In addition to those people, your honor may have seen that there have been other people, on their own, who have filed their affidavits with this court. That interveners have filed their affidavits with this court for the same reason.
The sole reason advanced is one which now is boiled down to intentional misconduct. And your honor, we must make a distinction here. The intentional misconduct that Mr. Richman is talking about is not the intentional misconduct that is recognized in the Beckstrum (ph), Boardman, and Harris cases. Intentional misconduct that would justify -- and quite frankly, I think it would mean that this court could and should grant summary judgment -- but the intentional misconduct that is referred to in the Beckstrum case is intentional misconduct that affects the ballot and affects the sanctity of the ballot.
And in that case, remember, in that case, they were opening up ballots with unsupervised -- in unsupervised spaces, with people that were not a member of election board. They had magic markers in their hand. If anybody doesn't think that they didn't know what they were doing, and they were doing something that wasn't wrong, that was intentional.
Now, the court found that it wasn't intentional misconduct because they didn't intent to cause an impact in the ballot. In this case, they may want to characterize Sandra Goard because, yes, she knew, as Mr. Bristow said, what the law said, and she may have been a strict constructionist, and she was not going to favor the Republicans with these cards, but didn't do anything intentionally wrong. She sat, and they are going to show you, through Keith Alterra's (ph) WDBO broadcast, that she expressed concern. She, for the first time since we had this new law, and everybody is using these pre-printed forms, I'm getting all these cards from the Republicans, and the lot of them don't have I.D. numbers on them.
These people, through no fault of their own, aren't going to get their absentee ballot. What am I to do?
Well, I am not going to call him an angel. But, almost immediately after that broadcast occurred, the Republicans solved the problem. They owned up to their mistake, and they sent Mr. Leech in, and he came in, and he did one thing and one thing only. Notwithstanding any of the innuendo, not withstanding any of the access issues. There is going to be no proof, your honor, that he did anything other than add those I.D. numbers to those cards.
There is going to be proof that he went into his computer, and because these cards went to Republican households, and they also went to people in the household who may not have been registered Republican, but in fact were registered Democrat, when he pulled up on his computer, which showed him their party affiliation and voter identification number, if they were a Democrat, he inserted their number too.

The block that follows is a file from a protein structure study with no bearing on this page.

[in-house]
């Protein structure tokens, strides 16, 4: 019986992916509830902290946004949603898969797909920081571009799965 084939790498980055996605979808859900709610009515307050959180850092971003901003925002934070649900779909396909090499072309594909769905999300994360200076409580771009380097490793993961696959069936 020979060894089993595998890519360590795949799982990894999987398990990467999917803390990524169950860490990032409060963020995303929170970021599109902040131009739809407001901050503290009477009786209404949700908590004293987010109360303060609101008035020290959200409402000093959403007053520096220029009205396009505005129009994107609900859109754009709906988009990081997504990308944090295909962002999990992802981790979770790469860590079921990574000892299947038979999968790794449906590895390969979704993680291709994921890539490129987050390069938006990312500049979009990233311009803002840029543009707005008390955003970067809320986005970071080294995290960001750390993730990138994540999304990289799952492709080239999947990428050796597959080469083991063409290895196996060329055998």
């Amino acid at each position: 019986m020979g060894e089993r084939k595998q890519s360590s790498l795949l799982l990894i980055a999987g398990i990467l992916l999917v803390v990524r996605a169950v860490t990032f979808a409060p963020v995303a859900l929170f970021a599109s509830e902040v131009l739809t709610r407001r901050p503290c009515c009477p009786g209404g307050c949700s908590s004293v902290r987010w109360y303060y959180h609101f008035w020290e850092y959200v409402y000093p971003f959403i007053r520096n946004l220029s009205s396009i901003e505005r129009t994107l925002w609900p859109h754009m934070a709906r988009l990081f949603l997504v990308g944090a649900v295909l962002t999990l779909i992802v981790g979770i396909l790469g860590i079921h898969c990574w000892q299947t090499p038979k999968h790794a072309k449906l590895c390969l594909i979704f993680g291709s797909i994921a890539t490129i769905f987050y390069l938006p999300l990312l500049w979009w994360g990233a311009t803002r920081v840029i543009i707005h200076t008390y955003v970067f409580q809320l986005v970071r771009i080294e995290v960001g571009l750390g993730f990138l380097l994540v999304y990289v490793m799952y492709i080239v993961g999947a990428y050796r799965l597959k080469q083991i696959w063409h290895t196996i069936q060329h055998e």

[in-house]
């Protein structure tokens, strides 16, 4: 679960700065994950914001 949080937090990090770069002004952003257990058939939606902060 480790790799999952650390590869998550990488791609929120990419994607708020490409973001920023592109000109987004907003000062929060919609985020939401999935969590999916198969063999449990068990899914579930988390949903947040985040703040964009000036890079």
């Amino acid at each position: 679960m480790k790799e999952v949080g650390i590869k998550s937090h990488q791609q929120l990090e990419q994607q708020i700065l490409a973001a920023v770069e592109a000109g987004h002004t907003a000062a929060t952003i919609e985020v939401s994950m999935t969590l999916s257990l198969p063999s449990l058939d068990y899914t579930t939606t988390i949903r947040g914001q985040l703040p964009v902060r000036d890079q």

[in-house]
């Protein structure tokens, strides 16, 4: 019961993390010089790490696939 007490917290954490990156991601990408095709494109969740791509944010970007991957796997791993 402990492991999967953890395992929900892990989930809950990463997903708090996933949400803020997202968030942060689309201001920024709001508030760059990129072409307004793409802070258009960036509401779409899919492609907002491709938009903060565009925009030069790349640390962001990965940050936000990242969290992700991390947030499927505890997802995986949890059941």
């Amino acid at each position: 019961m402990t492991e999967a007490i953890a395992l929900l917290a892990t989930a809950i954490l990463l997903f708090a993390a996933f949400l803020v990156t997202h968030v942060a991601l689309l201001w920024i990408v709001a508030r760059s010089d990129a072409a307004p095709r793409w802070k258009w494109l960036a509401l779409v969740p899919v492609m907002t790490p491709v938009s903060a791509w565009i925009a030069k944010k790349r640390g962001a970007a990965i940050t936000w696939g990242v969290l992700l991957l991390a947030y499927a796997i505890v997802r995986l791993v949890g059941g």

You will also see, when you see the shoe box, which isn't a shoe box, of the unprocessed forms, that you will see Republican cards in there with no number on them that were never processed.
How did that happen? You will hear how it happened. Mr. Leech didn't have that on his computer for some reason, whatever it was, he didn't have the number for those voters. The supervisor's office didn't give it to him either. And they went in the unprocessed.
The supervisor did everything she could do to process them on their own board, they show you that Chalayne Pike (ph) sent out letters to other people. They would get in an application from someone else, and she would send a letter out, as long as time permitted, up to and through October, and we have got the letters, you will see them, we have a stack of them, and send them back to the people and say: Complete the form. They didn't treat irrespective of what their Internet site said an incomplete form as void. They would send it back to give the opportunity to the voter to correct it. They did not treat them as void.
That was on the Internet site. It is not on the Internet site for any other supervisor of elections in the state of Florida. The reason it is there is because Sandra Goard wanted to encourage people to do what the statute said.
Now, let's talk about the statute for a moment:
CLARK: Actually in the opening, let's not.
YOUNG: OK, certainly. They point to the legislative history, and let me just briefly talk about that. And that will be the only thing I will say about the statue.
The legislative history was designed as a result of significant voter fraud having to do with ballots, not applications for request forms. The legislature did add these nine requirements and Mr. Richman says you have got to have every single one.